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DOI: 10.1101/2023.05.22.541812

Boosting pro-vitamin A content and bioaccessibility in leaves by combining engineered biosynthesis and storage pathways with high-light treatments

L.Morelli P. Perez-Colao D. Reig-Lopez X. Di B. Llorente M. Rodriguez-Concepcion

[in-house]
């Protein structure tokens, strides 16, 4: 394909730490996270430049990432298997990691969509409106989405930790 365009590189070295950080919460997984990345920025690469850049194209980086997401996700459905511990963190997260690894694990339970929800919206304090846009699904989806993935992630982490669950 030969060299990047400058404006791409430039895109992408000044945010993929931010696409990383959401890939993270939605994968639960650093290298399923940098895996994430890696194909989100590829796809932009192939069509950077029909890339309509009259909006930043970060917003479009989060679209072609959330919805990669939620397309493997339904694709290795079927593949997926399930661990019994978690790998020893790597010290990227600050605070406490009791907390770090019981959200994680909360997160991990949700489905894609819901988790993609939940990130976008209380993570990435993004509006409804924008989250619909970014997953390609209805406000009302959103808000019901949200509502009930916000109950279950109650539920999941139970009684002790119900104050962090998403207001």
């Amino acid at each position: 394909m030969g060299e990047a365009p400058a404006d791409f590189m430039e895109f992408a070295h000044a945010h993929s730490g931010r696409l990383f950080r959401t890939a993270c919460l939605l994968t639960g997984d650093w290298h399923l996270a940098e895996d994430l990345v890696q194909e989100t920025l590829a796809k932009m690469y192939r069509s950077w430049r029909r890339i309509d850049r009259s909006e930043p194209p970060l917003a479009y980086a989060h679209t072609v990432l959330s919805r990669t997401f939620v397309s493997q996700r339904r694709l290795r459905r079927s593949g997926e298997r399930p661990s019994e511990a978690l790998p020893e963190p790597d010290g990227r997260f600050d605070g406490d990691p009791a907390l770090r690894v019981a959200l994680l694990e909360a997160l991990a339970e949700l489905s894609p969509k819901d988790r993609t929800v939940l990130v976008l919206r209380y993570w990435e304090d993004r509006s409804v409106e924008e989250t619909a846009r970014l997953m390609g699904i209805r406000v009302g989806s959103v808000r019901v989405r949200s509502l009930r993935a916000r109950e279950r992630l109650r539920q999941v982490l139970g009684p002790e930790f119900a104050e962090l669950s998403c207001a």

The relevance of plants as food is expected to grow for a more sustainable diet. In this new context, improving the nutritional quality of plant-derived foods is a must. Biofortification of green leafy vegetables with pro-vitamin A carotenoids such as {beta}-carotene has remained challenging to date. Here we combined two strategies to achieve this goal. One of them (that we call strategy C) involves producing {beta}-carotene in extraplastidial locations of leaf cells to avoid the negative impacts on photosynthesis derived from changing the balance of carotenoids and chlorophylls in chloroplasts. The second approach (that we refer to as strategy P) involves the conversion of chloroplasts into non-photosynthetic, carotenoid-overaccumulating chromoplasts in some leaves, leaving other non-engineered leaves to sustain normal plant growth. Combination of these two strategies resulted in a 5-fold increase in the amount of {beta}-carotene in Nicotiana benthamiana leaves. Following several attempts to further improve {beta}-carotene leaf contents by metabolic engineering, hormone treatments and genetic screenings, it was found that promoting the proliferation of plastoglobules with high-light treatments not only improved {beta}-carotene accumulation but it also resulted in a much higher bioaccessibility. Combination of strategies C and P together with a high-light treatment increased the levels of accessible {beta}-carotene 30-fold compared to controls. We further demonstrate that stimulating plastoglobule proliferation with strategy P but also with high-light alone can also stimulate and hence improve {beta}-carotene contents and bioaccessibility in edible lettuce (Lactuca sativa) leaves, unveiling the power of non-GMO approaches for leaf biofortification.